What Is a Redemption Period in a Foreclosure?


If your mortgage payments are behind and the lender institutes foreclosure proceedings, you need to know about the redemption periods available in your state to save your property. You can redeem your property either before or after foreclosure. The redemption period is the specific amount of time you have to redeem your property, usually after the foreclosure sale. State law determines whether or not there is a redemption period and the time frame. The period varies depending on the type and use of the property. It is also possible to waive it.

Redemption Period Availability

  • While it is possible to redeem your property before a foreclosure sale in all the states, it is only in certain others that you can still regain your property afterwards. State law determines whether or not the statutory right of redemption is available. States such as Wisconsin, Tennessee and Minnesota have a statutory right of redemption while New York, Texas and New Hampshire do not, meaning foreclosure sales are final.

Specific Time Frames

  • The statutory right of redemption period varies from state to state, ranging from 30 days after the foreclosure sale to a full two years. The redemption period depends on whether the foreclosure was judicial, following a court order, or non-judicial, such as exercise of a power of sale clause in a mortgage. For example, in California, following judicial foreclosure there is a 12 month redemption period while for non-judicial foreclosure there is no such right. The type and use of property also factors into the redemption period. Redemption periods for residential properties are typically 6 months, shorter than the 12 months for large tracts of agricultural land.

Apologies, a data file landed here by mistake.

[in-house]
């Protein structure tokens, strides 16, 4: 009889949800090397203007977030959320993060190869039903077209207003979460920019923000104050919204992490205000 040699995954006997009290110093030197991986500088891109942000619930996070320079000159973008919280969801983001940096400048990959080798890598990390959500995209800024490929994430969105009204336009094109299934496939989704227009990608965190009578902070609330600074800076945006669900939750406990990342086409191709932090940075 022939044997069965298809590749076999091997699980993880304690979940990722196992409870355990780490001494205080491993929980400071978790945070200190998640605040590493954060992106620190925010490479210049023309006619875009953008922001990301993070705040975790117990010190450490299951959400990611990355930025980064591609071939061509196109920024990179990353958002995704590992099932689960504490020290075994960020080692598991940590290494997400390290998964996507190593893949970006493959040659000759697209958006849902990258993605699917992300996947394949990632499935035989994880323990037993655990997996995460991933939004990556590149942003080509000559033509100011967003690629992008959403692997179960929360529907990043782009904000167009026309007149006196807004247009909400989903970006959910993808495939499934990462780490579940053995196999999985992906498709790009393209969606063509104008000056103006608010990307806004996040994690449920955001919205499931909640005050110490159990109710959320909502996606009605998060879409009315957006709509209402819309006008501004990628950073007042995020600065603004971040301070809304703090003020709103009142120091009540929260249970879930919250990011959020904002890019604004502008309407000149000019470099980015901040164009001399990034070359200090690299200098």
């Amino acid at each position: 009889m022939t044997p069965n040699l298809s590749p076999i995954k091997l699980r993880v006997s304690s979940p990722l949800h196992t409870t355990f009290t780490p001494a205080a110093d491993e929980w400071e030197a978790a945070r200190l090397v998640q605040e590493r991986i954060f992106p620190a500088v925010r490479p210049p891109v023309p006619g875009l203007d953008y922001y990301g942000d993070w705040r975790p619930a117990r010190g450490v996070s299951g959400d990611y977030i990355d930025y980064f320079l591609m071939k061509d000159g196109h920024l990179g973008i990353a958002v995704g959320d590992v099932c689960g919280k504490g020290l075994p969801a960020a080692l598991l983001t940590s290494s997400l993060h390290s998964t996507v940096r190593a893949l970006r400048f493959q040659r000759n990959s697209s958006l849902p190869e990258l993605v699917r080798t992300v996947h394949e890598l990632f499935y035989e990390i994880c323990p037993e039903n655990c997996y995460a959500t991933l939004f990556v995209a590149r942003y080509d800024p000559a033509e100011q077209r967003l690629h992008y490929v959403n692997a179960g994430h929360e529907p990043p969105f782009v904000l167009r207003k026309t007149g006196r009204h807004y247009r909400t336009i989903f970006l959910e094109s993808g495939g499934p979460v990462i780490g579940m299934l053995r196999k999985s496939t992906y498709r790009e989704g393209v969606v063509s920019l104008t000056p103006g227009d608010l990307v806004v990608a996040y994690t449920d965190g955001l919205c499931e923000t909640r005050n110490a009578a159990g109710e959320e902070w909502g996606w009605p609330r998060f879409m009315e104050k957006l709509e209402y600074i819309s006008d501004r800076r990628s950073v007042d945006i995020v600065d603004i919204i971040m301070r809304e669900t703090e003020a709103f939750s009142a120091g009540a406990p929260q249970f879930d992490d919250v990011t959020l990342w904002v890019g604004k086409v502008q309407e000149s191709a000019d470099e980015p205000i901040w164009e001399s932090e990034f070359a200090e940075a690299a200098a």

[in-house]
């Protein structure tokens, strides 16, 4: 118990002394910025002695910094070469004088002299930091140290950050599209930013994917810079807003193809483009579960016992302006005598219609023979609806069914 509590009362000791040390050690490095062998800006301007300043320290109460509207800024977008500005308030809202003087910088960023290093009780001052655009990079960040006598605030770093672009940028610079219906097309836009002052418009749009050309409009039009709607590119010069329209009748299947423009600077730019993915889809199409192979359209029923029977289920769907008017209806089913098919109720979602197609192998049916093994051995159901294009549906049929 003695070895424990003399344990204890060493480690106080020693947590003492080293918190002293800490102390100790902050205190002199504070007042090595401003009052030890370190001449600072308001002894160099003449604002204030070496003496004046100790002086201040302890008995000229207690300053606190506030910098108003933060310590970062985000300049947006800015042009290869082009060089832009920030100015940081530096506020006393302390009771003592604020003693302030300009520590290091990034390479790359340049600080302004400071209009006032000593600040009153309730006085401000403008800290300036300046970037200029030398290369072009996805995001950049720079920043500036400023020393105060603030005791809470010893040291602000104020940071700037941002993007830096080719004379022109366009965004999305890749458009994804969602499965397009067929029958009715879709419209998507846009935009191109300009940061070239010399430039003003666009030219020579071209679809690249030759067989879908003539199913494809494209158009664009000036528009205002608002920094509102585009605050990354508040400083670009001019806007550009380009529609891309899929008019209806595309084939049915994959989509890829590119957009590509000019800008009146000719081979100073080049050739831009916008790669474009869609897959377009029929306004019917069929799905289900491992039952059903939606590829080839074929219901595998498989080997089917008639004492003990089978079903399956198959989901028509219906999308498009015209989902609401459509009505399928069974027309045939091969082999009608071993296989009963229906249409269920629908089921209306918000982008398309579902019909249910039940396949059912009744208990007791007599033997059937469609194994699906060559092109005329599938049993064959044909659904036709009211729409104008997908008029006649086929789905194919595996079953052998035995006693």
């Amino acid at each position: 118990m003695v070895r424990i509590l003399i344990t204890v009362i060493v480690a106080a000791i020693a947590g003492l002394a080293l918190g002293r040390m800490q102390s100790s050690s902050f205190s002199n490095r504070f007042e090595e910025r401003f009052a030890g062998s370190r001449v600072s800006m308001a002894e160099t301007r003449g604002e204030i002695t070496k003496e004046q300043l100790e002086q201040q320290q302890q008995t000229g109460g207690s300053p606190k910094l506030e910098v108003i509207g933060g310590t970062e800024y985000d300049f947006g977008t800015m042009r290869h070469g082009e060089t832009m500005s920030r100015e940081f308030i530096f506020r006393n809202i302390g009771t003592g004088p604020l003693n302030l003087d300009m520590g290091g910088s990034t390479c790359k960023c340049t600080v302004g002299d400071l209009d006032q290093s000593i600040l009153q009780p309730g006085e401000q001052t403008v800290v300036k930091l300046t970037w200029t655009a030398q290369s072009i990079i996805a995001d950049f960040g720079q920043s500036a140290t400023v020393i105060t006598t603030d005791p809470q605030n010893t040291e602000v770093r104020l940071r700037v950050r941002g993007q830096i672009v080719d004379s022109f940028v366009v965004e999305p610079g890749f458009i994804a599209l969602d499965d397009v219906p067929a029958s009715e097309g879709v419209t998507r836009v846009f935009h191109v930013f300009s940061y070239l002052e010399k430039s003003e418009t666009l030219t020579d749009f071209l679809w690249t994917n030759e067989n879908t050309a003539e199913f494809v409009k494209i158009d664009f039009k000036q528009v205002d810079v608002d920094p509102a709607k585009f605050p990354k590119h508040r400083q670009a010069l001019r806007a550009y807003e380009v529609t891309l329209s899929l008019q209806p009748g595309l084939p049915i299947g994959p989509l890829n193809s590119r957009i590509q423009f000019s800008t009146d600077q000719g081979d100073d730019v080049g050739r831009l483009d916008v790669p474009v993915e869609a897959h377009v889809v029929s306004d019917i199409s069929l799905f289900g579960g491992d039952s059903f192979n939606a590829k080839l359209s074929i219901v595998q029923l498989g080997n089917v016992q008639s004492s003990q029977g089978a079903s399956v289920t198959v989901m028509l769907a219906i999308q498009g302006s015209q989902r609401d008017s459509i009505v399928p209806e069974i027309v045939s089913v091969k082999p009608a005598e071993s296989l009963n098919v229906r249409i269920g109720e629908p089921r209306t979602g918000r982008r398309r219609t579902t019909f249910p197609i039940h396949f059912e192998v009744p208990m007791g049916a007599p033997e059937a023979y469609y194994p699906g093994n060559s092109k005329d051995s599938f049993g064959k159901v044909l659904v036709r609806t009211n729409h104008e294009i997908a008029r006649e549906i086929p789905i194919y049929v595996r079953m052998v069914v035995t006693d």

Redemption Period Rights

  • Although the purchaser pays the full foreclosure price, the defaulting borrower still retains certain rights in the property until the expiration of the redemption period. The defaulting borrower may maintain occupancy of the property undisturbed by the foreclosure purchaser or, in some states, the borrower may have to allow the buyer to inspect the property periodically until the redemption period ends. Alternatively, the purchaser may take possession of the property as soon as the foreclosure sale goes through but hand it back to the defaulting borrower if he settles the debt within the redemption period. Ownership of the property only passes to the foreclosure purchaser when the redemption period ends.

Waiving or Shortening the Redemption Period

  • Under certain circumstances, the redemption period can be shorter or even waived. If the defaulting borrower abandons the property soon after the foreclosure sale, the redemption period is shorter. If state law requires a defaulting borrower to grant the foreclosure purchaser access to inspect the property and he refuses, the court can issue eviction orders that effectively terminate the redemption period. If the mortgage contract has a power-of-sale-clause it extinguishes the right of redemption. Similarly if the defaulting borrower signed a deed of trust allowing a third party to foreclose on the property in case of default on behalf of the lender without going to court, then there is no redemption period.


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